Inventory Site Record

Fulham Palace Road Cemetery (Hammersmith & Fulham)

Brief Description

Fulham Cemetery, now generally known as Fulham Palace Road Cemetery, was established by Fulham Burial Board in 1865 and is the oldest of the parish's cemeteries. It was designed by architect John Hall with an entrance lodge and two chapels, and laid out with a grid of walks. The burial ground was extended in 1874 and 1880 but by 1908 it was becoming full and North Sheen Cemetery was opened to cater for the parish needs, although Fulham Old Cemetery is now still open for burial.

Practical Information
Previous / Other name:
Fulham Cemetery; Fulham Old Cemetery
Site location:
Fulham Palace Road
What 3 Words:
Type of site:
Hammersmith & Fulham
Open to public?
Opening times:
opens Mon-Sat 9am; Sun 10am; closes 4pm (Nov - Jan); 5pm (Oct/Feb); 6pm (Mar/Sep); 7pm (Aug/Apr); 8pm (May - Jul). Xmas Day 10am-3pm
Special conditions:
Public transport:
Tube: Hammersmith (Piccadilly, Hammersmith & City, District) then bus. Bus: 74, 220, 430
Research updated:
Last minor changes:

Please check with the site owner or manager for latest news. www.lbhf.gov.uk/Directory/Community_and_Living/Birth_marriage_and_death/

Full Site Description

Much of the Fulham area was cultivated up until the mid C19th, with orchards, market gardens and nurseries providing the main source of income. It remained largely rural until the arrival of the railway in the 1880s brought rapid housing development although the last farm, Crabtree Farm, was in use until 1910. Land that was previously a nursery was purchased by Fulham Burial Board to establish its cemetery here in 1865. Fulham Cemetery was laid out by architect John Hall who designed the cemetery lodge at the entrance and two Gothic-style chapels, one of which was a Dissenters chapel that has since been demolished. The remaining C of E chapel has a fine tympanum over the entrance showing Christ, two angels and three sleeping crusaders, and an attractive bellcote at the west end. The lodge, which was the residence of the cemetery superintendent, has the Bishopric of London Arms of crossed swords and a mitre on the exterior wall at first floor level. John Hall was a pupil of the renowned architect Arthur William Blomfield, later Sir Arthur Blomfield, himself the son of Bishop of London, Charles James Blomfield.

The cemetery is bounded by stone walls, piers and railings along the main road and within the grounds the grid of walks is lined with small trees and lime trees along the boundary with Fulham Palace Road. The main avenue from the entrance on Fulham Palace Road runs to Munster Road, which was laid out when the cemetery was extended in 1874. The older part of the cemetery is the northern section between the chapel and boundary with Lillie Road Recreation Ground (q.v.). The cemetery was extended again in 1880 when a mortuary was built, but by 1908 it was becoming crowded and Fulham New Cemetery, now known as North Sheen Cemetery (q.v.), was established as overspill. The old cemetery was subsequently referred to as Fulham Old Cemetery.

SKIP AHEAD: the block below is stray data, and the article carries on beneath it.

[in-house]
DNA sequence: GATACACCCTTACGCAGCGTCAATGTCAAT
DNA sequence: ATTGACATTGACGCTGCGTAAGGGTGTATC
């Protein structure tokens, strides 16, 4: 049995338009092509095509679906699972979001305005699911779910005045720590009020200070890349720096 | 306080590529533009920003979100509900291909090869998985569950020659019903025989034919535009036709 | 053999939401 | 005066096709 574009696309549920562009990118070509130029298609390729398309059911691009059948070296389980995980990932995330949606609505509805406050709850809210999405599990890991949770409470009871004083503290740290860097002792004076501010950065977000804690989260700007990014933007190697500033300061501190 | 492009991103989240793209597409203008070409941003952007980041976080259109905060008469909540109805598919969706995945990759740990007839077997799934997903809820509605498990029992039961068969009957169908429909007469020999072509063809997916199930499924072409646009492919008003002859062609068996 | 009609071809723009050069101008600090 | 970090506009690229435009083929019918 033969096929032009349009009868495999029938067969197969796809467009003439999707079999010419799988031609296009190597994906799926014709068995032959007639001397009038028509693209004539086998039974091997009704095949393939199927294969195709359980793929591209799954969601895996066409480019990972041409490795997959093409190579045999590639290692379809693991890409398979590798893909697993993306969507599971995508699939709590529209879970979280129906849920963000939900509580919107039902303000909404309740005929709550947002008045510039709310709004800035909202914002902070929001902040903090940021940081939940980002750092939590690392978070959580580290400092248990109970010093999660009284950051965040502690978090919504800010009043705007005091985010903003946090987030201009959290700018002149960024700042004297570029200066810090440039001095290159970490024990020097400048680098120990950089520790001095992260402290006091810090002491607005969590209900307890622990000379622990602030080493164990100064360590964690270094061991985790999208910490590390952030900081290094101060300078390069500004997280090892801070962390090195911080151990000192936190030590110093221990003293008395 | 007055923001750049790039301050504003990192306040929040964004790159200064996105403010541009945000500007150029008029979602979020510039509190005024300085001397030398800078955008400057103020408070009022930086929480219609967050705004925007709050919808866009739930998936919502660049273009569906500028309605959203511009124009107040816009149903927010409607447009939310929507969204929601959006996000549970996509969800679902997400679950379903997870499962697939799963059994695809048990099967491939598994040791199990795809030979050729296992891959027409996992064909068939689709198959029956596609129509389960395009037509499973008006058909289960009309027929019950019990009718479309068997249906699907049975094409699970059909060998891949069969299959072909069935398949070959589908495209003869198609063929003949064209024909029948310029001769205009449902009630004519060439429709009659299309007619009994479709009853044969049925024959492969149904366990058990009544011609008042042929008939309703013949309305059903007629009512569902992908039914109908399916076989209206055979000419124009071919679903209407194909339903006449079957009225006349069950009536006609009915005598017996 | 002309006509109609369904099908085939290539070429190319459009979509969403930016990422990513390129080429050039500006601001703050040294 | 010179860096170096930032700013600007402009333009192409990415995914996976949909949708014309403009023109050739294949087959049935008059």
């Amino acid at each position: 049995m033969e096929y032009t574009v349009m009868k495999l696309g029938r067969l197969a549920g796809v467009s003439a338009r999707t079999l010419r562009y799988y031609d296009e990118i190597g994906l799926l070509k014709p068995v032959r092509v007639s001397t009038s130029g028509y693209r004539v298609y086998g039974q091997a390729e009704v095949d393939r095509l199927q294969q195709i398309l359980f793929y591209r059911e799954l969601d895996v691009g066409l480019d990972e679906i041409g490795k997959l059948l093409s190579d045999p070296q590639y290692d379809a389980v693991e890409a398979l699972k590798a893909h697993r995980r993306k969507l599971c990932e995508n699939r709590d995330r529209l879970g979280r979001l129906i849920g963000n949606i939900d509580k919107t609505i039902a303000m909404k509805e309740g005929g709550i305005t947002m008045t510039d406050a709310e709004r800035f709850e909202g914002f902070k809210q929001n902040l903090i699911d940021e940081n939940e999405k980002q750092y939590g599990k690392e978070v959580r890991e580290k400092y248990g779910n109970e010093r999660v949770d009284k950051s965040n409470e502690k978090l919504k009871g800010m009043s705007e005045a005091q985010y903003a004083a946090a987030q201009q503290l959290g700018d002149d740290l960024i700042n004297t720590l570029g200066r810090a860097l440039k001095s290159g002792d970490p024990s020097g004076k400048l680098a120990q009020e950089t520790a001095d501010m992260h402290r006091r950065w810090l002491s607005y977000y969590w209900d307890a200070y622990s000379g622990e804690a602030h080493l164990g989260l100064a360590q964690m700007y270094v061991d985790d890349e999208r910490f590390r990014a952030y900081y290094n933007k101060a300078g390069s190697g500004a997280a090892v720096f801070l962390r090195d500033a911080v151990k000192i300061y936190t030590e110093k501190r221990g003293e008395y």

Among those buried in Fulham Cemetery were numerous local dignitaries, including members of the Flew and Crowther families; Jane and Frederick Wright, married for 48 years and who died within an hour of each other in 1881, who have a fine table tomb; Lieutenant General Sir Burke Cuppage (d.1877) who was Governor of Jersey in the 1860s; comic actor William Blakeley (d.1897) and Emily Sulivan and Robert, Earl of Carnwath (d.1910). A section of land was provided for WWII burials, near the Cross of Sacrifice that now commemorates the dead of both world wars, which was erected by the Commonwealth War Graves Commission. Designed for the Imperial War Graves Commission in 1919 by Sir Reginald Blomfield, son of Sir Arthur, it takes the form of a Portland stone cross with bronze crusader sword pointing downwards; it is found in literally thousands of cemeteries and churchyards across the country and also in France.

Like Margravine Road Cemetery (q.v.), Fulham Palace Road Cemetery is subject to Hammersmith & Fulham Council policy of grassing over graves older than 50 years, producing a somewhat bland effect but pursued as a means of countering vandalism suffered in the cemeteries. Burial records for Fulham's cemeteries are available at Fulham Town Hall.

Sources consulted:

Hugh Meller & Brian Parsons, 'London Cemeteries, An Illustrated Guide and Gazetteer', 4th edition (The History Press, 2008) p155; John Archer, Daniel Keech 'Nature Conservation in Hammersmith & Fulham', Ecology Handbook 25, London Ecology Unit, 1993; LB Hammersmith & Fulham 'Crabtree Conservation Area Character Profile', 2001. See Hammersmith Council website Historical Sculptures Search

Further Information (Planning and Conservation)
Grid ref:
TQ238772 (523943,177208)
Size in hectares:
Site ownership:
LB Hammersmith & Fulham
Site management:
Environment Department, Cemeteries & Facilities Office
John Hall
Listed structures:
Building of Merit (local list): Chapel, Lodge, boundary railings, gates, piers and stone wall
On National Heritage List for England (NHLE), Parks & Gardens:

Registered common or village green on Commons Registration Act 1965:

Protected under London Squares Preservation Act 1931:


Local Authority Data

The information below is taken from the relevant Local Authority's planning legislation, which was correct at the time of research but may have been amended in the interim. Please check with the Local Authority for latest planning information.

On Local List:
In Conservation Area:
Conservation Area name:
Crabtree CA28 1989
Tree Preservation Order:
Nature Conservation Area:
Yes - Local Importance
Green Belt:
Metropolitan Open Land:
Special Policy Area:
Other LA designation:
Open Space of Borough-wide Importance

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